Art Toombs Ministries

Online Bible Commentary

Persecution and the Gospel
Acts 19:32 Some therefore cried one thing and some another, for the assembly was confused, and most of them did not know why they had come together. 33 And they drew Alexander out of the multitude, the Jews putting him forward. And Alexander motioned with his hand, and wanted to make his defense to the people. 34 But when they found out that he was a Jew, all with one voice cried out for about two hours, "Great is Diana of the Ephesians!" 35 And when the city clerk had quieted the crowd, he said: "Men of Ephesus, what man is there who does not know that the city of the Ephesians is temple guardian of the great goddess Diana, and of the image which fell down from Zeus? 36 Therefore, since these things cannot be denied, you ought to be quiet and do nothing rashly. 37 For you have brought these men here who are neither robbers of temples nor blasphemers of your goddess. 38 Therefore, if Demetrius and his fellow craftsmen have a case against anyone, the courts are open and there are proconsuls. Let them bring charges against one another. 39 But if you have any other inquiry to make, it shall be determined in the lawful assembly. 40 For we are in danger of being called in question for today's uproar, there being no reason which we may give to account for this disorderly gathering." 41 And when he had said these things, he dismissed the assembly. (NKJV)






 

The Apostle Paul is ministering in the city of Ephesus in Asia during his third missionary journey. He ministered there for two years and three months during 54-56 A.D. It is now 56 A.D. and Paul is coming to the end of his time in Ephesus. 

Through Paul’s ministry the Gospel has spread throughout Asia. Now the Holy Spirit is calling Paul to leave Asia and return to the churches that had been planted in Macedonia. Paul has already sent the disciples Timothy and Erastus on ahead to Macedonia to prepare the way for his visit.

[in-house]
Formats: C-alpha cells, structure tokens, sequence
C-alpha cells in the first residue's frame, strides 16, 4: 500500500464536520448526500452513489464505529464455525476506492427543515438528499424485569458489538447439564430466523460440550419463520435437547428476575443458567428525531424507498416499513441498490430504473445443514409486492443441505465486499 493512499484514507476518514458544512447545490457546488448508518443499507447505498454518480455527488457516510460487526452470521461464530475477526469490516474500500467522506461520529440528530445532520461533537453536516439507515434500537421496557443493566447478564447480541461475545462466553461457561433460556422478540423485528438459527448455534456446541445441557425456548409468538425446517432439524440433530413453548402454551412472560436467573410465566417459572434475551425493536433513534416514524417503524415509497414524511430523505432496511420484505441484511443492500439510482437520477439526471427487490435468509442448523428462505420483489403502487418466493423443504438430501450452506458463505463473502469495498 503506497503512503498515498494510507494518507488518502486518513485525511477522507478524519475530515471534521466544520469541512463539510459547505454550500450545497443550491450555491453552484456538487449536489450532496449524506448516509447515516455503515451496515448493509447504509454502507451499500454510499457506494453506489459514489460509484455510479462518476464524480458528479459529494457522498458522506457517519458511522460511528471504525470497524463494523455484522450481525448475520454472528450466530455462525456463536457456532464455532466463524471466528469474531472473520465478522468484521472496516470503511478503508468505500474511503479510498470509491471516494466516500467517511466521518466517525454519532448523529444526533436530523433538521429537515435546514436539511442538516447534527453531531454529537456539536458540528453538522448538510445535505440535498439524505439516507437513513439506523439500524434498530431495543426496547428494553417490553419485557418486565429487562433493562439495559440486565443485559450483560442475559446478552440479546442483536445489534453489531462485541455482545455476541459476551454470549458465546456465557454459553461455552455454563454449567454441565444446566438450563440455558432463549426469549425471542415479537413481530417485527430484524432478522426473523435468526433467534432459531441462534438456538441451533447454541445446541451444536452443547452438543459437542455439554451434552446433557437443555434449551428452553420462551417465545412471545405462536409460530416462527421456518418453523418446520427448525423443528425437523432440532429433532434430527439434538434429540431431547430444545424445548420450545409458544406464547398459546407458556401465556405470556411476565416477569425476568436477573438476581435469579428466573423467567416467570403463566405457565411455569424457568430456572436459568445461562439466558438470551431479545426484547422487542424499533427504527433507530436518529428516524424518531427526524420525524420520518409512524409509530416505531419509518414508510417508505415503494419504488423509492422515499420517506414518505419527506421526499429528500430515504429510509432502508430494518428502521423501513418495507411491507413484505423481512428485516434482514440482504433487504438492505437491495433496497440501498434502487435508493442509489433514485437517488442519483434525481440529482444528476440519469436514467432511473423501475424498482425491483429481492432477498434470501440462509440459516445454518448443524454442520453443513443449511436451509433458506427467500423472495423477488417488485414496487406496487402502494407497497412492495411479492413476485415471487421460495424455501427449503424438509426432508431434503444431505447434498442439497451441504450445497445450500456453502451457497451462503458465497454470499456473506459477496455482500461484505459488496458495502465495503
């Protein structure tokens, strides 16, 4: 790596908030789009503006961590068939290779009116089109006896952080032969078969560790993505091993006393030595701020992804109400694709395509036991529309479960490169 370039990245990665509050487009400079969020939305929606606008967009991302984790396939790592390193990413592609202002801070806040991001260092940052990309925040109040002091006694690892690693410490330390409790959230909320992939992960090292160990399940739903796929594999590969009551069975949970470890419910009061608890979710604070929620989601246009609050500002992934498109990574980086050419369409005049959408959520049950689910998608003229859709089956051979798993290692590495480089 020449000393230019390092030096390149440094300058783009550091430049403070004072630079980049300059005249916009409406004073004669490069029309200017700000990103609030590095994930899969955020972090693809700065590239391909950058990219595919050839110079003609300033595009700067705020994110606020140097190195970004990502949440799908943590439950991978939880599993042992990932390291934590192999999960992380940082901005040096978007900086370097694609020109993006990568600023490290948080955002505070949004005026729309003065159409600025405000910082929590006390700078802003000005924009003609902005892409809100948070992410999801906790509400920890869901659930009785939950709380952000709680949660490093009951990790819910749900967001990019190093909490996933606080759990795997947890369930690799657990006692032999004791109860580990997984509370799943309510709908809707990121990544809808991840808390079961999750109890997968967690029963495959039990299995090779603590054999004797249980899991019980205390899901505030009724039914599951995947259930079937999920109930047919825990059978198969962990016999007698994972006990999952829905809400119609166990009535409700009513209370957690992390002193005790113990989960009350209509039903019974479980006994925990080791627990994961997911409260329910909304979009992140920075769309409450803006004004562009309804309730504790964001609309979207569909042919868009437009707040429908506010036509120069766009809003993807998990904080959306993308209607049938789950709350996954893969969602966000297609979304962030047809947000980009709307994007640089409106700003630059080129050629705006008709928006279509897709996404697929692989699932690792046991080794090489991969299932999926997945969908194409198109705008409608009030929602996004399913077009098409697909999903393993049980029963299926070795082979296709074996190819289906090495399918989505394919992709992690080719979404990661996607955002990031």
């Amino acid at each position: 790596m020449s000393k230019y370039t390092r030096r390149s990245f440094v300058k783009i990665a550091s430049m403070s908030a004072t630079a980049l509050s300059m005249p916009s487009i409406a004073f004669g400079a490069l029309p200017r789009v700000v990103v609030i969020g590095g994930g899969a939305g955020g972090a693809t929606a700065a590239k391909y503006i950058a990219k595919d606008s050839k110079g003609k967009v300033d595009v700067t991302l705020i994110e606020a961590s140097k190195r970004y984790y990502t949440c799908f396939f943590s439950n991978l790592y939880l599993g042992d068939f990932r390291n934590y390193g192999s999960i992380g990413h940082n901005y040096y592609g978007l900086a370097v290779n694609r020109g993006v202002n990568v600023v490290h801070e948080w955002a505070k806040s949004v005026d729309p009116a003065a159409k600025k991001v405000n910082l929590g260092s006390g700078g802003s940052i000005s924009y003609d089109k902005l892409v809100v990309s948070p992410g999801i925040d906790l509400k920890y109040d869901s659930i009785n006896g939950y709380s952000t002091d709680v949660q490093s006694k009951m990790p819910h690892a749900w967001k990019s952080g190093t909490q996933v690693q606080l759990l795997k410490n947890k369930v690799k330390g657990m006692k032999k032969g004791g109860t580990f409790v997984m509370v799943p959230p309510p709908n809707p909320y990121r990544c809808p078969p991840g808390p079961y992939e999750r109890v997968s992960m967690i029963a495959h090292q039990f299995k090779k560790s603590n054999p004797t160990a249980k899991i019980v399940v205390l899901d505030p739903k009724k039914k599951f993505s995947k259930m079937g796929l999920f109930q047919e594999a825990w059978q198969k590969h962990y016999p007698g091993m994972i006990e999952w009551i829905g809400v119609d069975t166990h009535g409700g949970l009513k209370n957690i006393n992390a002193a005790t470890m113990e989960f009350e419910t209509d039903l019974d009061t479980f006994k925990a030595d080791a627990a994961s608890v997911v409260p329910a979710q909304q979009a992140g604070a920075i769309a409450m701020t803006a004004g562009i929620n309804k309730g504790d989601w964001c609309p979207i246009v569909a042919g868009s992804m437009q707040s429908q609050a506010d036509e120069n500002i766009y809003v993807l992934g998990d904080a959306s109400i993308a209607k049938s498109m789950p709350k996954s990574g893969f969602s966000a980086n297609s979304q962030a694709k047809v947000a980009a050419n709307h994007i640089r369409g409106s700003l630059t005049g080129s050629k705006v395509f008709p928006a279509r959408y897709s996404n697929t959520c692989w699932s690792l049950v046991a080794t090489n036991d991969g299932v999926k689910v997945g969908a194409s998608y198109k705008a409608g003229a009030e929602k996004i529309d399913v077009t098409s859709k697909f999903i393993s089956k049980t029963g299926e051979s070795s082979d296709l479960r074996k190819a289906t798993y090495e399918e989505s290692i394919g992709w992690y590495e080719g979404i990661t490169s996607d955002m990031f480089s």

The final recorded event of Paul’s time in Ephesus is a riot against his ministry. The citizens of Ephesus have gathered in the outdoor theatre and have adopted a mob mentality. The intention of their leaders, the silversmiths, is to stop this Jew from converting citizens to a religion other than their idol worship, specifically their worship of the goddess Diana. 

However, the citizens were “confused, and most of them did not know why they had come together” (v. 32). Initially, the Jews in the crowd wanted to disavow themselves from the troublemaker, Paul, so they put forward one of their own named Alexander to address the crowd (v. 33).

But the crowd found out that he was a Jew and would have none of his argument (v. 34a). The crowd shouted in unison for two hours "Great is Diana of the Ephesians” (v. 34b)! 

Finally, the city clerk “quieted the crowd” (v. 35a). He reminded them that the city was the guardian of the temple of Diana, a goddess who was not a man made idol but instead was “the image which fell down from Zeus”, meaning from heaven (v. 35b). 

After assuring the crowd that their religion was safe from being overturned the city clerk called for the mob “to be quiet and do nothing rashly” (v. 36). He further assured them that Paul and the Jews were “neither robbers of temples nor blasphemers of your goddess” (v. 37). 

As for the silversmiths, “Demetrius and his fellow craftsmen”, the city clerk called for them to take their complaints to the courts which were presently in session (v. 38).  Any other complaints would need to be settled by the “lawful assembly”, rather than by mob mentality (v. 39). 

The concern of the city clerk was that word of the riot would reach the Romans and there would be severe consequences for him and perhaps the city (v. 40). The Romans did not take kindly to disorder in their empire. With that, the city clerk dismissed the crowd and they dispersed from the theatre (v. 41). 

Following this event, Paul leaves Ephesus to journey on to Macedonia where he would visit the churches that had been established in Philippi and Thessalonica. He would not return to Ephesus, not from fear of persecution but because his work there was done. The Gospel was being spread throughout Asia. 

Paul would continue to be persecuted as he did the work of the Lord. Persecution and the Gospel tend to go hand in hand, running along parallel tracks.